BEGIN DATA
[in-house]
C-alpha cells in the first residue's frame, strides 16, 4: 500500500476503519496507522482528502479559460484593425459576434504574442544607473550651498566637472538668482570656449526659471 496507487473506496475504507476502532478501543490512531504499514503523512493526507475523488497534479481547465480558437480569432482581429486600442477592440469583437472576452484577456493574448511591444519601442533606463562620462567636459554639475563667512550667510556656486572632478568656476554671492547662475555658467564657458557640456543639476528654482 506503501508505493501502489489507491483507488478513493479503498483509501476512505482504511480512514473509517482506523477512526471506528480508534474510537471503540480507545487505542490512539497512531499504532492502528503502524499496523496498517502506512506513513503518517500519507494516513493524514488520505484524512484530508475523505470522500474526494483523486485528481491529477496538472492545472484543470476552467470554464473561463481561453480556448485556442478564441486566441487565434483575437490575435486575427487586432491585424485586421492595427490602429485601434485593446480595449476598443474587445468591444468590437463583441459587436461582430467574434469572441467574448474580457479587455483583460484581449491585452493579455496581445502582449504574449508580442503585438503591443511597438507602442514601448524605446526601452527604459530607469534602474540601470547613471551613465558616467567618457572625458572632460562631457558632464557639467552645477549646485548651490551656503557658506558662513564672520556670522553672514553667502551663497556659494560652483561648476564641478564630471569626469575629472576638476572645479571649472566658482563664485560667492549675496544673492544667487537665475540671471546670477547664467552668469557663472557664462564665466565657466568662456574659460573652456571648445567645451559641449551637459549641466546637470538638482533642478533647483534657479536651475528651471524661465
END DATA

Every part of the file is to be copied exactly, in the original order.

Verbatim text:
[in-house]
C-alpha cells in the first residue's frame, strides 16, 4: 500500500476503519496507522482528502479559460484593425459576434504574442544607473550651498566637472538668482570656449526659471 496507487473506496475504507476502532478501543490512531504499514503523512493526507475523488497534479481547465480558437480569432482581429486600442477592440469583437472576452484577456493574448511591444519601442533606463562620462567636459554639475563667512550667510556656486572632478568656476554671492547662475555658467564657458557640456543639476528654482 506503501508505493501502489489507491483507488478513493479503498483509501476512505482504511480512514473509517482506523477512526471506528480508534474510537471503540480507545487505542490512539497512531499504532492502528503502524499496523496498517502506512506513513503518517500519507494516513493524514488520505484524512484530508475523505470522500474526494483523486485528481491529477496538472492545472484543470476552467470554464473561463481561453480556448485556442478564441486566441487565434483575437490575435486575427487586432491585424485586421492595427490602429485601434485593446480595449476598443474587445468591444468590437463583441459587436461582430467574434469572441467574448474580457479587455483583460484581449491585452493579455496581445502582449504574449508580442503585438503591443511597438507602442514601448524605446526601452527604459530607469534602474540601470547613471551613465558616467567618457572625458572632460562631457558632464557639467552645477549646485548651490551656503557658506558662513564672520556670522553672514553667502551663497556659494560652483561648476564641478564630471569626469575629472576638476572645479571649472566658482563664485560667492549675496544673492544667487537665475540671471546670477547664467552668469557663472557664462564665466565657466568662456574659460573652456571648445567645451559641449551637459549641466546637470538638482533642478533647483534657479536651475528651471524661465